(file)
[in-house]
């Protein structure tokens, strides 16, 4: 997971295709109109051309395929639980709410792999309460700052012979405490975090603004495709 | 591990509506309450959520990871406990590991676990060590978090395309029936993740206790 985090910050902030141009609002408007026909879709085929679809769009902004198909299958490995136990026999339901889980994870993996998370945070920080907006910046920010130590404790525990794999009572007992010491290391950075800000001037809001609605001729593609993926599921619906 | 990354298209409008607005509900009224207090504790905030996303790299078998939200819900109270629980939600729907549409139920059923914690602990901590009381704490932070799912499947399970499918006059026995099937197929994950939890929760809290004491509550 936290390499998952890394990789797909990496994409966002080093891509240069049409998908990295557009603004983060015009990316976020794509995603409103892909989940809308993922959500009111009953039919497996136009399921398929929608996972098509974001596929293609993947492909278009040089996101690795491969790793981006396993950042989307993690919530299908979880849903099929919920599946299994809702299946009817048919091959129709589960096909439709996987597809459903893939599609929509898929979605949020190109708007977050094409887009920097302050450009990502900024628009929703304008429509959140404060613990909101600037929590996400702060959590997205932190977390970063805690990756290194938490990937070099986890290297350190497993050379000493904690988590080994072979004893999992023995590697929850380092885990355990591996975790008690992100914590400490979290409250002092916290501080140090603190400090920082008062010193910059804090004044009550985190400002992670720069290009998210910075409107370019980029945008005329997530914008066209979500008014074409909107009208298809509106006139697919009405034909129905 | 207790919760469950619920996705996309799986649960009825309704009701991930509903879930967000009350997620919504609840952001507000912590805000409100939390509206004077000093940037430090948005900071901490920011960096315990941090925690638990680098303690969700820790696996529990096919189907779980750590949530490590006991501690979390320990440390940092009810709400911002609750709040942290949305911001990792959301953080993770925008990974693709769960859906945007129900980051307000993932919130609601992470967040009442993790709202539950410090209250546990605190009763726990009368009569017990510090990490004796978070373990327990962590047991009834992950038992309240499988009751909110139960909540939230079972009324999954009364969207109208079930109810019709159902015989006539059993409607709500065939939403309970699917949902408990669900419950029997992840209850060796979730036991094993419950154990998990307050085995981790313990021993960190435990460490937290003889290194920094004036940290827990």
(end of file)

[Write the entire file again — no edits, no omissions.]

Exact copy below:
[in-house]
């Protein structure tokens, strides 16, 4: 997971295709109109051309395929639980709410792999309460700052012979405490975090603004495709 | 591990509506309450959520990871406990590991676990060590978090395309029936993740206790 985090910050902030141009609002408007026909879709085929679809769009902004198909299958490995136990026999339901889980994870993996998370945070920080907006910046920010130590404790525990794999009572007992010491290391950075800000001037809001609605001729593609993926599921619906 | 990354298209409008607005509900009224207090504790905030996303790299078998939200819900109270629980939600729907549409139920059923914690602990901590009381704490932070799912499947399970499918006059026995099937197929994950939890929760809290004491509550 936290390499998952890394990789797909990496994409966002080093891509240069049409998908990295557009603004983060015009990316976020794509995603409103892909989940809308993922959500009111009953039919497996136009399921398929929608996972098509974001596929293609993947492909278009040089996101690795491969790793981006396993950042989307993690919530299908979880849903099929919920599946299994809702299946009817048919091959129709589960096909439709996987597809459903893939599609929509898929979605949020190109708007977050094409887009920097302050450009990502900024628009929703304008429509959140404060613990909101600037929590996400702060959590997205932190977390970063805690990756290194938490990937070099986890290297350190497993050379000493904690988590080994072979004893999992023995590697929850380092885990355990591996975790008690992100914590400490979290409250002092916290501080140090603190400090920082008062010193910059804090004044009550985190400002992670720069290009998210910075409107370019980029945008005329997530914008066209979500008014074409909107009208298809509106006139697919009405034909129905 | 207790919760469950619920996705996309799986649960009825309704009701991930509903879930967000009350997620919504609840952001507000912590805000409100939390509206004077000093940037430090948005900071901490920011960096315990941090925690638990680098303690969700820790696996529990096919189907779980750590949530490590006991501690979390320990440390940092009810709400911002609750709040942290949305911001990792959301953080993770925008990974693709769960859906945007129900980051307000993932919130609601992470967040009442993790709202539950410090209250546990605190009763726990009368009569017990510090990490004796978070373990327990962590047991009834992950038992309240499988009751909110139960909540939230079972009324999954009364969207109208079930109810019709159902015989006539059993409607709500065939939403309970699917949902408990669900419950029997992840209850060796979730036991094993419950154990998990307050085995981790313990021993960190435990460490937290003889290194920094004036940290827990």